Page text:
They've changed the title. Dragons, the TV series continuation of the hit CGI movie How to Train Your Dragon was, in its first incarnation, subtitled Riders of Berk (reviewed here on Cinema Sentries). That season was all about the slow road to acceptance of dragons into the Viking community of Berk. Now that the Berkian's enemies from Outcast island (led by Alvin the Treacherous) have gotten the idea that dragons can be used by Vikings, the series' focus, along with its title, shifts to Defenders of Berk.
It's still about training dragons, the former sworn enemies of all Viking-kind. The main characters are the young dragon trainers of Berk - Hiccup, the decidedly non-Vikingish Viking who started the whole dragon training thing; the bullying Snotlout; overweight nerd Fishlegs; aggressively stupid twins Ruffnut and Tuffnut; and the serious-minded warrior-girl, Astrid. They ride on dragons that match their personalities, fly around, have adventures, and fight bad guy Vikings and wild dragons alike.
While there was an overall story arc to the first season, Defenders has more strict continuity: actions by the bad guys in the first episode only come to fruition in the fourth, when a number of planted dragon eggs hatch Whispering Deaths in the caves under Berk. There's a sense of growing conflict with the greater world around Berk, and fewer episodes dedicated strictly to Viking village life. It is also lest strictly Hiccup's story. There's no longer an episode-opening-and-ending narration telling us what the story meant. Only a handful of the 10 episodes included in this two-disc set can be said to really be Hiccup stories.
This new direction does not start out entirely successfully. The first couple of episodes have pretty weak stories and some oddly off-putting directorial choices. A scene where Fishlegs and his dragon Meatlug (Gronkle, Boulder class) feel left out and gorge themselves on berries and rocks respectively is edited and animated so choppily it looks cheap, which is something that was rare in the first season. Humor in the first few episodes largely falls flat, timing (both of dialogue and animation) do not click, and even the focus on continuity is spotty: at one point Mildew, a Berk resident who is supposed to be a prisoner of the Outcasts, is seen helping them with some scheme, and no-on mentions it, at the time or later.
Thankfully, as the season goes on the kinks seem to work themselves out. The five episodes on the second disc go from strength to strength. The writing is stronger, more of the jokes connect - Ruffnut and Tuffnut become positively hilarious in a couple of episodes where they're more prominently featured.
Also much improved through the entire second season is the designs on the new dragons. All of the dragons from the movie (especially Hiccup's Night Fury, Toothless) look fantastic, but many of the newly introduced dragons in the first season seemed a little slapdash. The Thunderdrum (adopted by Hiccup's dad and chief of Berk, Stoick, for his own ride) looks like a squashed frog, and the Typhoomerang is just odd looking. In this season, the new dragons look much scarier, and more plausible. The big bad of a couple of episodes, the Screaming Death, is enormous and fearsome looking. The Flightmare, which appears only during the Aurora Borealis (called "Arvin Dale's Fire" in Berk) looks like a beautiful winged salamander as it shimmers along with the northern lights.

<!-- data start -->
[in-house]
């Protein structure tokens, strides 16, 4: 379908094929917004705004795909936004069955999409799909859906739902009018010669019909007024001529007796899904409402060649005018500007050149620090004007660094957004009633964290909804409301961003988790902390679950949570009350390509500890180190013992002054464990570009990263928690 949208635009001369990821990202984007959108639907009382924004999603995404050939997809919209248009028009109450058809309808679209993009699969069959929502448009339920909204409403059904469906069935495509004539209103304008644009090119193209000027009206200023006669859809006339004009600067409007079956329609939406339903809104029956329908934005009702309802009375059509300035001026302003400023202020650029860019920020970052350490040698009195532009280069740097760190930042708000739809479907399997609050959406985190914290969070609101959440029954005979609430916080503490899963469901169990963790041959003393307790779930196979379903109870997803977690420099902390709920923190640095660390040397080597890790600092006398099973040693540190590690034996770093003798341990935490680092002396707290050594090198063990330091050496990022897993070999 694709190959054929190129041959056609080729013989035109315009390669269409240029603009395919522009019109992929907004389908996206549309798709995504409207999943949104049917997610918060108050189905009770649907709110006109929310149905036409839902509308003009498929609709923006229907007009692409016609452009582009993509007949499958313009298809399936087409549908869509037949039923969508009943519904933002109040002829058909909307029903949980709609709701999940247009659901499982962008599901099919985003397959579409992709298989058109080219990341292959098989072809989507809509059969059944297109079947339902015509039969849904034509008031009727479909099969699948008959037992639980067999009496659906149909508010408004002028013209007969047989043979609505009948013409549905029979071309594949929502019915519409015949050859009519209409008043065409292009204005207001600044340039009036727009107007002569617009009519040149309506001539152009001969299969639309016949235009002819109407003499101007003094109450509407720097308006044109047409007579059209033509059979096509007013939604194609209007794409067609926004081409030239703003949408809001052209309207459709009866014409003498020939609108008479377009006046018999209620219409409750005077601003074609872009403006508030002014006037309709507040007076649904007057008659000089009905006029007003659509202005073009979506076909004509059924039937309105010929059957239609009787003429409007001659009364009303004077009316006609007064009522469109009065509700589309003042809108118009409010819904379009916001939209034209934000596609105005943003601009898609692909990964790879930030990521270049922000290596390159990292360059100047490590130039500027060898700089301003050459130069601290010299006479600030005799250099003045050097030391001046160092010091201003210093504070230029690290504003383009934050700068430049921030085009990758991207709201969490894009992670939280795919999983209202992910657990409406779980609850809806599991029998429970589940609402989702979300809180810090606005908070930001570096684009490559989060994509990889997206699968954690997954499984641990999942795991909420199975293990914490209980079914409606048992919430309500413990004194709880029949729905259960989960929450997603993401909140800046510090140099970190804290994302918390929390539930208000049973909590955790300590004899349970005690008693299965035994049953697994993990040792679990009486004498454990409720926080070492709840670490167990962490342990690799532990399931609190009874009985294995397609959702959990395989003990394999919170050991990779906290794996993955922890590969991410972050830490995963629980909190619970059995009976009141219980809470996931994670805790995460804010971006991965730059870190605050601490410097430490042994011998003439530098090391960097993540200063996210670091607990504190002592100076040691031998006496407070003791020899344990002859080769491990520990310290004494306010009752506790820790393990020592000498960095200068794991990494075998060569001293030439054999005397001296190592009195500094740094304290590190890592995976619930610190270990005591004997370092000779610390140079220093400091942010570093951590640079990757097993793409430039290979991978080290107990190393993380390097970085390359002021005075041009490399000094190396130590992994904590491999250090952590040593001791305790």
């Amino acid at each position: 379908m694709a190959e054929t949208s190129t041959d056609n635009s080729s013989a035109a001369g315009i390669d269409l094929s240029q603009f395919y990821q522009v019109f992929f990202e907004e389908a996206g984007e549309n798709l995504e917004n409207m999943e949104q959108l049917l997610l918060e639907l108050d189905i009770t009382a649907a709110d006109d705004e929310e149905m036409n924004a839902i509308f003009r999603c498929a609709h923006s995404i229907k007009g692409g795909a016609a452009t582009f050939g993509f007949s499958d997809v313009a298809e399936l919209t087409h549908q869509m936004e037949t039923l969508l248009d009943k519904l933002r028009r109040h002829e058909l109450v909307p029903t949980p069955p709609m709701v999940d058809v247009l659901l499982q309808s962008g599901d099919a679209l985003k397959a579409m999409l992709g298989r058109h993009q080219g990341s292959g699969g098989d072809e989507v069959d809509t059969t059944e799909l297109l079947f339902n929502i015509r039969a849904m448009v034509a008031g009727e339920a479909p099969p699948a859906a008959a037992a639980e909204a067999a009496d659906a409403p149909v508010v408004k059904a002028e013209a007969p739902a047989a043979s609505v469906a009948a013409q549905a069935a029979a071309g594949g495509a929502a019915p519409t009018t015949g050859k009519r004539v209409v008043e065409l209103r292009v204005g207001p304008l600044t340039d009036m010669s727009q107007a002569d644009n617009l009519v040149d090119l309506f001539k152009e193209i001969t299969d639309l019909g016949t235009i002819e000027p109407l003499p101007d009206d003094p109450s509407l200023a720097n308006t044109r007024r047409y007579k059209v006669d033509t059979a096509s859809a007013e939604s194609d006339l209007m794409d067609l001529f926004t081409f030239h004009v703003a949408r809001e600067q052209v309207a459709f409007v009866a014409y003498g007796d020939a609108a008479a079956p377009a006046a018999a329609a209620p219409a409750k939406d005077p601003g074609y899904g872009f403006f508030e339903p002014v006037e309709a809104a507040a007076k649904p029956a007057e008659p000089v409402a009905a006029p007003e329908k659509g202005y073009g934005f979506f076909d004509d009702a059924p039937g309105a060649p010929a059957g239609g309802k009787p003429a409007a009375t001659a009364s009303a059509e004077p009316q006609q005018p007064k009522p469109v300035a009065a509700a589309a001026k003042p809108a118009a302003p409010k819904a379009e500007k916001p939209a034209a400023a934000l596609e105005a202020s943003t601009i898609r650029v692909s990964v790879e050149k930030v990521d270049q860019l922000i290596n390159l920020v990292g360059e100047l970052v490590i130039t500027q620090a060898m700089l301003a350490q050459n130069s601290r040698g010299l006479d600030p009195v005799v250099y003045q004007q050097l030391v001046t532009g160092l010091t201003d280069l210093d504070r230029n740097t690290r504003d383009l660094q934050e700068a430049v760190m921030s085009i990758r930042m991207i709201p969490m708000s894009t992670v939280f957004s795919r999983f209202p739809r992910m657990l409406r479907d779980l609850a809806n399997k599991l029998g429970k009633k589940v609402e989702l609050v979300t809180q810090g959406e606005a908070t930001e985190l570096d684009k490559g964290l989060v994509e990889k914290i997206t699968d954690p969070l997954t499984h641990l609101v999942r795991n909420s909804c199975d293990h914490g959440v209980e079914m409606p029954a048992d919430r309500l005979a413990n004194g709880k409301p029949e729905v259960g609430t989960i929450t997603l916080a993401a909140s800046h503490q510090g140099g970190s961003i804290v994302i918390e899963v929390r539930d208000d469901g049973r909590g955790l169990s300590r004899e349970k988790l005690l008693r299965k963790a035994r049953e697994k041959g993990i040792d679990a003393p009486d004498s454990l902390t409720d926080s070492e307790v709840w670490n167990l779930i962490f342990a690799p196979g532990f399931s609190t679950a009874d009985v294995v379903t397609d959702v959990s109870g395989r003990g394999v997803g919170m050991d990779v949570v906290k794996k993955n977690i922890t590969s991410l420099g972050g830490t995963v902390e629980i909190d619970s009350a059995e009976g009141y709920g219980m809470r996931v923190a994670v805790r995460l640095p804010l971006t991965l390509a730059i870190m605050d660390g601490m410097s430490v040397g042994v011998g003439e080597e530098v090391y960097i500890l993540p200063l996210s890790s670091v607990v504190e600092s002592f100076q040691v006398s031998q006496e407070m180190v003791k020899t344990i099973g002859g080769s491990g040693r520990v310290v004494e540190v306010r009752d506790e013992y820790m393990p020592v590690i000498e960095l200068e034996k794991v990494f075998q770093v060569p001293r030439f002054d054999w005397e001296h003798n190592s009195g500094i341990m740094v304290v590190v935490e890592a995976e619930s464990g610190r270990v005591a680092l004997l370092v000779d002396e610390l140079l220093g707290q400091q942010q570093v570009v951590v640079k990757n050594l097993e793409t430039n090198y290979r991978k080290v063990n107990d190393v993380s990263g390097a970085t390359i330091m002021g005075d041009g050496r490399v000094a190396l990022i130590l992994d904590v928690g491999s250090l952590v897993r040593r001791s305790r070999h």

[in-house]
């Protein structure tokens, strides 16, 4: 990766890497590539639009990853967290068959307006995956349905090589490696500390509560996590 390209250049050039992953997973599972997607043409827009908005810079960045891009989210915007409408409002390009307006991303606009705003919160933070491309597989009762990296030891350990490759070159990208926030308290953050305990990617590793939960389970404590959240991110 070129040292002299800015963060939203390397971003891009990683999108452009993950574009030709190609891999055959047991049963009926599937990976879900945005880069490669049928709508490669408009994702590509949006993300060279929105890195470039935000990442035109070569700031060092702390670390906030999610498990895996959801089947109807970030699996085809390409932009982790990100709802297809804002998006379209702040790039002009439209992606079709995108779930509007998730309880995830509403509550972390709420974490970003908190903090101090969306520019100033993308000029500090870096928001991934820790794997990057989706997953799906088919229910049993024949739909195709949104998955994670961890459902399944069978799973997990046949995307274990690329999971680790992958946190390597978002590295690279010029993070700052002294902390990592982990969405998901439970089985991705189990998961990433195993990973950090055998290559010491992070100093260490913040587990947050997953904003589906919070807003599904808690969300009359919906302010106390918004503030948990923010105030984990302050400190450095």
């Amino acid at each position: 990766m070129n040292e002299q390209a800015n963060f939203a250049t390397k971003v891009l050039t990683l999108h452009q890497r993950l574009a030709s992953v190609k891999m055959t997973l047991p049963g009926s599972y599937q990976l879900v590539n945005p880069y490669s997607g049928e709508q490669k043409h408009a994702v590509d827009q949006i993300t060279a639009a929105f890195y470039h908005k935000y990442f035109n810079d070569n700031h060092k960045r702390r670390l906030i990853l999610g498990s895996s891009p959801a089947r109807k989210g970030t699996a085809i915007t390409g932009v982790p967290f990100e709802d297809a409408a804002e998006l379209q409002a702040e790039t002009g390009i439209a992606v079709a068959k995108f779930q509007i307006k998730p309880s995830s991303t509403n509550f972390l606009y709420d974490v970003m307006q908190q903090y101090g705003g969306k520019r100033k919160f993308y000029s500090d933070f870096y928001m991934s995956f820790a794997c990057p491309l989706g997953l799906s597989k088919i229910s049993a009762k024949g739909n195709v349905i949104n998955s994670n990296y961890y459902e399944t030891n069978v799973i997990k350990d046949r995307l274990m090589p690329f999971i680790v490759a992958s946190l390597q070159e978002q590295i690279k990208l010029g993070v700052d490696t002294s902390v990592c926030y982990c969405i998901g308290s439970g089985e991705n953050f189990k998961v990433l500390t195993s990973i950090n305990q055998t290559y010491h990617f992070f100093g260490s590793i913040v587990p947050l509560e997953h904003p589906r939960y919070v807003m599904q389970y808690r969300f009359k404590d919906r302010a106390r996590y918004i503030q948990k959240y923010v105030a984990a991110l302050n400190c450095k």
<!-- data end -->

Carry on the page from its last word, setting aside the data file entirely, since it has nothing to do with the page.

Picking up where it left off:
In the last episode on this collection, we're introduced to the lightning breathing Skrill, and a cliffhanger ending that points to the real problem with this release, and it has nothing to do with the series. This two-disc set includes just the first half of the second season. The entire season has already aired (the last episode on March 5th.) It's common practice for studios to split up kid's series into multiple releases, and I guess fans should be happy that there will be any complete release at all - but it's still an annoyance to just get half the series at once, with (to the best of my knowledge) no announced release date for the second half.
But at least this set leaves me anticipating that second release. Dragons has been an uncommonly good adaptation/extension of a movie into a TV series. Whatever problems some of the first few episodes had, it is always a gorgeously produced show. The dragon battles are always exhilarating, and the story is moving in an interesting direction, where the Vikings of Berk are clearly going to face challenges from multiple avenues in the future. It's an exciting, well-made kid's show, and as an arrested adolescent I find it worth my time.
About the Disc:
The only extras on the discs are a continuation of the "Dragon Tracker" series from the first release, where Hiccup describes the new dragons that they've met in the included episodes, a short featurette about the design of the Screaming Death, a music video and some trailers. The video on the disc looks okay, but this is a series screaming out to be in HD, but with no Blu-ray release in sight, this DVD is the only game in town.